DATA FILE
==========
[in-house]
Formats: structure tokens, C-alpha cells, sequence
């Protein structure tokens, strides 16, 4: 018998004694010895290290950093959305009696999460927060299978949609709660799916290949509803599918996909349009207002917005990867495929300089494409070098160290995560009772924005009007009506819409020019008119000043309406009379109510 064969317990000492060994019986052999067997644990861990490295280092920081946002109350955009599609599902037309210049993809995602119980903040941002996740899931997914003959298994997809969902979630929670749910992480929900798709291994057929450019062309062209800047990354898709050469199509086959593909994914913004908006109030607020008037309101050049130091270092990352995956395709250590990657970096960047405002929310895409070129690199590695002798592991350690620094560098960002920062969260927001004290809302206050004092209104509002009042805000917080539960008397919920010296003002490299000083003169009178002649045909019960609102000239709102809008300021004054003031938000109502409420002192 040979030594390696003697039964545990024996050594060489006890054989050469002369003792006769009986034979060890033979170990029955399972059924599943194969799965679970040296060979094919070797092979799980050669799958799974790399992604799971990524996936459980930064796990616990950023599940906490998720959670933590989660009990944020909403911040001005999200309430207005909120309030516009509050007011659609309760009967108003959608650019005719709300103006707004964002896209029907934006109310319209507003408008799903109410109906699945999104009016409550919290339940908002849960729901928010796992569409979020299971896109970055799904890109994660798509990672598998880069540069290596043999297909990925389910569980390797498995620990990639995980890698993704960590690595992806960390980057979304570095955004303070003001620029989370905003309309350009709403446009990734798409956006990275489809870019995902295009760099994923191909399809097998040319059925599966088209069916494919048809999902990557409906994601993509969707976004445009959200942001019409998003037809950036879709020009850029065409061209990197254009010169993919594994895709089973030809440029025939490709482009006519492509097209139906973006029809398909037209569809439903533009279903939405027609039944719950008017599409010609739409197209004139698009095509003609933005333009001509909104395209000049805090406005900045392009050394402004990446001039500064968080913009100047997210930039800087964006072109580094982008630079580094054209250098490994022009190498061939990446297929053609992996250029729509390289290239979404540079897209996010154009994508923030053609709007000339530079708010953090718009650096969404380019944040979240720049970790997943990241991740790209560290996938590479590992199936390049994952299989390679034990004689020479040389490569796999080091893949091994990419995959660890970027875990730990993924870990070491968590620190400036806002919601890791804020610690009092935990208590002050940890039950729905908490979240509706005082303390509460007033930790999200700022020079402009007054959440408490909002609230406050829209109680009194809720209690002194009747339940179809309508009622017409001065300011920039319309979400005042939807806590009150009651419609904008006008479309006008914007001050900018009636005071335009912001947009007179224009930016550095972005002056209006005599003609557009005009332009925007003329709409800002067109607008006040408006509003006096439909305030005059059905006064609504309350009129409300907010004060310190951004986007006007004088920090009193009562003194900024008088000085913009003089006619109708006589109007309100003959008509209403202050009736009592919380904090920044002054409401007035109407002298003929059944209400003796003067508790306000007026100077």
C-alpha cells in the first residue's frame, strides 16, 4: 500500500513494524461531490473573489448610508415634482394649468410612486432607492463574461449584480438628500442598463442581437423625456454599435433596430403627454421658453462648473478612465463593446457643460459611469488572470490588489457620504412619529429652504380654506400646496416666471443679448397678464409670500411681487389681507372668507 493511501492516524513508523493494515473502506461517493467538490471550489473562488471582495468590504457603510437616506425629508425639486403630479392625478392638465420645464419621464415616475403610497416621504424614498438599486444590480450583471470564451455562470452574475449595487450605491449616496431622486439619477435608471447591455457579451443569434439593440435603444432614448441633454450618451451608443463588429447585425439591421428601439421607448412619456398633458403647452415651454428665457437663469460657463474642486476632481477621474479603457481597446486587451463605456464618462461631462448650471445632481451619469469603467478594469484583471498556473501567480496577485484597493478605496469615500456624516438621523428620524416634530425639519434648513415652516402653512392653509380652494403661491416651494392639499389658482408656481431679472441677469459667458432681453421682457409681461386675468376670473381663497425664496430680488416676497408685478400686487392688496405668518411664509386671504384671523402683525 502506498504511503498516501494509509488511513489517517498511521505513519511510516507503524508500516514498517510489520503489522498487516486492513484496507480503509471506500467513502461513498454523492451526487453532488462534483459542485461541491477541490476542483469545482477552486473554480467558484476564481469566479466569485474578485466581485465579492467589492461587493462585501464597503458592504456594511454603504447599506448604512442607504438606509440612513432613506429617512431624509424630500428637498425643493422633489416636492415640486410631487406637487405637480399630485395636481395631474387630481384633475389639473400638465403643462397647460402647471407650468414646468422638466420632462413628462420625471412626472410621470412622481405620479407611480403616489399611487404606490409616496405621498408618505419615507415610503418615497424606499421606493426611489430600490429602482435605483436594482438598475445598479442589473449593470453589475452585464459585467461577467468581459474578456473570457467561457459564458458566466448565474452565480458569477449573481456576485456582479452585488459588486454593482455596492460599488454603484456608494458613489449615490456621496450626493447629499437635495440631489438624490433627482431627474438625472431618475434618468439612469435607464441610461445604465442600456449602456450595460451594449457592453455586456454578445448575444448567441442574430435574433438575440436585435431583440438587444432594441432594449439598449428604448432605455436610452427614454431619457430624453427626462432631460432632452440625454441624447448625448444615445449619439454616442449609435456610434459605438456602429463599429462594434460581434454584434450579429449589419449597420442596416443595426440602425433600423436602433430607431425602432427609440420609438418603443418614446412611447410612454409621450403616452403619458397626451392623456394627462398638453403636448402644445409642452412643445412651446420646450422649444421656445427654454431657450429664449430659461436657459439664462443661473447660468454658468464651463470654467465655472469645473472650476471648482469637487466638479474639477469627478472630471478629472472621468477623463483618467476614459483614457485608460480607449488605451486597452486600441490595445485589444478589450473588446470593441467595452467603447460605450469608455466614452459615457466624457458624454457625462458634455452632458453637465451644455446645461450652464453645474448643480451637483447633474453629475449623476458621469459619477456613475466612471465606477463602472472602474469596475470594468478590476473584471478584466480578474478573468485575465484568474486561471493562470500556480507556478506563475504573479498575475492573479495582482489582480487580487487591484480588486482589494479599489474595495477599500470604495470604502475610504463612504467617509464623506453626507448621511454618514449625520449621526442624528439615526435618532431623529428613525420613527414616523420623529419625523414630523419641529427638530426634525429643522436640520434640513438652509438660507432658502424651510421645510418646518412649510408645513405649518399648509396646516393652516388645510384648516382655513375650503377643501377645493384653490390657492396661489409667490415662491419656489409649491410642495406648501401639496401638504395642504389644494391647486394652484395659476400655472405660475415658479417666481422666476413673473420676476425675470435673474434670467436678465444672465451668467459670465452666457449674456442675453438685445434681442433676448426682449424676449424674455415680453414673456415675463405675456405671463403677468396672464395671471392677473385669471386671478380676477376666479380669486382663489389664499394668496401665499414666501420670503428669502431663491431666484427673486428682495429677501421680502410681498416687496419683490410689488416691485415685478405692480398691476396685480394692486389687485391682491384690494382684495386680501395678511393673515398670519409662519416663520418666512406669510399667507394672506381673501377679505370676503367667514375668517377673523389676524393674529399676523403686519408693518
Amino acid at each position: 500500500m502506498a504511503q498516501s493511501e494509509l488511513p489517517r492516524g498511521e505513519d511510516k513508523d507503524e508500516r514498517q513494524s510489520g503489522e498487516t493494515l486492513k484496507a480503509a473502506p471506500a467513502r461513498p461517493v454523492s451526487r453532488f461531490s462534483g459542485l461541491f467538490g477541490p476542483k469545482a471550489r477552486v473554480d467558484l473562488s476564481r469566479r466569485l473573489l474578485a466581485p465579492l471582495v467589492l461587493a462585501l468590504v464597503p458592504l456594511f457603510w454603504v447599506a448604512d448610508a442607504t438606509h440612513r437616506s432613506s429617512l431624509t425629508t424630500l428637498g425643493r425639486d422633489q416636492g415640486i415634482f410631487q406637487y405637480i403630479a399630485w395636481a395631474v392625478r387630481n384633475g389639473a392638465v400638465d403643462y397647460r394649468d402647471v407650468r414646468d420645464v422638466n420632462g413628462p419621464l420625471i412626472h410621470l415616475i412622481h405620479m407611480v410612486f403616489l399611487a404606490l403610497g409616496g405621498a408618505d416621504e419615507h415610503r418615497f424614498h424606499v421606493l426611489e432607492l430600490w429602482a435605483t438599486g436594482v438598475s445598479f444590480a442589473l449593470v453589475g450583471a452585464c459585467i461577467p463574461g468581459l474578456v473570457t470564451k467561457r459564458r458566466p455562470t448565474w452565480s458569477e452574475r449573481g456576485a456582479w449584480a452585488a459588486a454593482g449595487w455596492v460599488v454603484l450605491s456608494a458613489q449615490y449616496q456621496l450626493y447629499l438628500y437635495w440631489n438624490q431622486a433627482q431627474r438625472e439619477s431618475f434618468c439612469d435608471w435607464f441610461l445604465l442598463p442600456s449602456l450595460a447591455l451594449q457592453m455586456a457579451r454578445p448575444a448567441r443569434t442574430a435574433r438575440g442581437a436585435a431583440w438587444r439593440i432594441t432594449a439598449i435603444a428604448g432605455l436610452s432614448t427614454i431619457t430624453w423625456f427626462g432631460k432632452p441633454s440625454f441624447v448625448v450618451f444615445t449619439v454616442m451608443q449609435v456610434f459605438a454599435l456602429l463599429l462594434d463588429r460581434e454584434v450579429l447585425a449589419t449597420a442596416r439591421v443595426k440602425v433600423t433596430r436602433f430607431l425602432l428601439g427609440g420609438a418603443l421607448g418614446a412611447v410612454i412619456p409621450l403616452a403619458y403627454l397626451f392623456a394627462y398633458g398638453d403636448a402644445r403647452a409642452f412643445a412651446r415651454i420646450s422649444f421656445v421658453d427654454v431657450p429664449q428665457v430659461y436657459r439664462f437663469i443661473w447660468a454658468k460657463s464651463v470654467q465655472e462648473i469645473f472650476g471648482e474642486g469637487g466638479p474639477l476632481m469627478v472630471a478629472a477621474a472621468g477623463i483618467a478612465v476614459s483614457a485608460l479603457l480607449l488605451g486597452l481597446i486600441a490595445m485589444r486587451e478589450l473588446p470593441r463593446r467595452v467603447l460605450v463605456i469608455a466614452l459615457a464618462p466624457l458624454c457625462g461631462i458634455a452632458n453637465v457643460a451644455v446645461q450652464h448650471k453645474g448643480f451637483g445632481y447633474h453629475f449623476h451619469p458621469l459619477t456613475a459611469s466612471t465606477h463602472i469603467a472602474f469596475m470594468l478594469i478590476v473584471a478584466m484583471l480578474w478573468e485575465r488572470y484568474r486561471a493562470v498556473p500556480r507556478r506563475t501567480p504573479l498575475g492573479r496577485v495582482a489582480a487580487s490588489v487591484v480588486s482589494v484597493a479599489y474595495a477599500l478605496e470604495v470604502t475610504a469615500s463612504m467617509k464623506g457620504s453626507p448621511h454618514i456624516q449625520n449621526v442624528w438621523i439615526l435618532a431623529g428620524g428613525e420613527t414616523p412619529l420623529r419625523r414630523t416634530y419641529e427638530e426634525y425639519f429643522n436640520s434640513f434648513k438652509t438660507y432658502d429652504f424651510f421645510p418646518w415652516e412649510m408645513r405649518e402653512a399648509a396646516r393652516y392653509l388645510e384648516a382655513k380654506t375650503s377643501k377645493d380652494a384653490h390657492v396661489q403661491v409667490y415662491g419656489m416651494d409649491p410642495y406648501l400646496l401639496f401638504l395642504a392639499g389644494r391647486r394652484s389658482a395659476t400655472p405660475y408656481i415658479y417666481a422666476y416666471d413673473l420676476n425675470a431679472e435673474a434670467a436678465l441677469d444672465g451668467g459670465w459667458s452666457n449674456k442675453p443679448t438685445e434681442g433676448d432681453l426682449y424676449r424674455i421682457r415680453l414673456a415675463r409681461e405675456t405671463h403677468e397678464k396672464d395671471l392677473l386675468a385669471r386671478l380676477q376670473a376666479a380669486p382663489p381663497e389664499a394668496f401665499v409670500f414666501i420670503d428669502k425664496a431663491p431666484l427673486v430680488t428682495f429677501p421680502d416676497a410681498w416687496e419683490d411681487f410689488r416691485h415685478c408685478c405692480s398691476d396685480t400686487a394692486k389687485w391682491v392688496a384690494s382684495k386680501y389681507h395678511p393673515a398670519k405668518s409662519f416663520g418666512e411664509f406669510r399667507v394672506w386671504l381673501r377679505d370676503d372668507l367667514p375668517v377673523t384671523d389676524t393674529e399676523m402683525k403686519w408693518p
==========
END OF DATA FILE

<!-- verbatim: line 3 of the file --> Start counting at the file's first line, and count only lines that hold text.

């Protein structure tokens, strides 16, 4: 018998004694010895290290950093959305009696999460927060299978949609709660799916290949509803599918996909349009207002917005990867495929300089494409070098160290995560009772924005009007009506819409020019008119000043309406009379109510 064969317990000492060994019986052999067997644990861990490295280092920081946002109350955009599609599902037309210049993809995602119980903040941002996740899931997914003959298994997809969902979630929670749910992480929900798709291994057929450019062309062209800047990354898709050469199509086959593909994914913004908006109030607020008037309101050049130091270092990352995956395709250590990657970096960047405002929310895409070129690199590695002798592991350690620094560098960002920062969260927001004290809302206050004092209104509002009042805000917080539960008397919920010296003002490299000083003169009178002649045909019960609102000239709102809008300021004054003031938000109502409420002192 040979030594390696003697039964545990024996050594060489006890054989050469002369003792006769009986034979060890033979170990029955399972059924599943194969799965679970040296060979094919070797092979799980050669799958799974790399992604799971990524996936459980930064796990616990950023599940906490998720959670933590989660009990944020909403911040001005999200309430207005909120309030516009509050007011659609309760009967108003959608650019005719709300103006707004964002896209029907934006109310319209507003408008799903109410109906699945999104009016409550919290339940908002849960729901928010796992569409979020299971896109970055799904890109994660798509990672598998880069540069290596043999297909990925389910569980390797498995620990990639995980890698993704960590690595992806960390980057979304570095955004303070003001620029989370905003309309350009709403446009990734798409956006990275489809870019995902295009760099994923191909399809097998040319059925599966088209069916494919048809999902990557409906994601993509969707976004445009959200942001019409998003037809950036879709020009850029065409061209990197254009010169993919594994895709089973030809440029025939490709482009006519492509097209139906973006029809398909037209569809439903533009279903939405027609039944719950008017599409010609739409197209004139698009095509003609933005333009001509909104395209000049805090406005900045392009050394402004990446001039500064968080913009100047997210930039800087964006072109580094982008630079580094054209250098490994022009190498061939990446297929053609992996250029729509390289290239979404540079897209996010154009994508923030053609709007000339530079708010953090718009650096969404380019944040979240720049970790997943990241991740790209560290996938590479590992199936390049994952299989390679034990004689020479040389490569796999080091893949091994990419995959660890970027875990730990993924870990070491968590620190400036806002919601890791804020610690009092935990208590002050940890039950729905908490979240509706005082303390509460007033930790999200700022020079402009007054959440408490909002609230406050829209109680009194809720209690002194009747339940179809309508009622017409001065300011920039319309979400005042939807806590009150009651419609904008006008479309006008914007001050900018009636005071335009912001947009007179224009930016550095972005002056209006005599003609557009005009332009925007003329709409800002067109607008006040408006509003006096439909305030005059059905006064609504309350009129409300907010004060310190951004986007006007004088920090009193009562003194900024008088000085913009003089006619109708006589109007309100003959008509209403202050009736009592919380904090920044002054409401007035109407002298003929059944209400003796003067508790306000007026100077």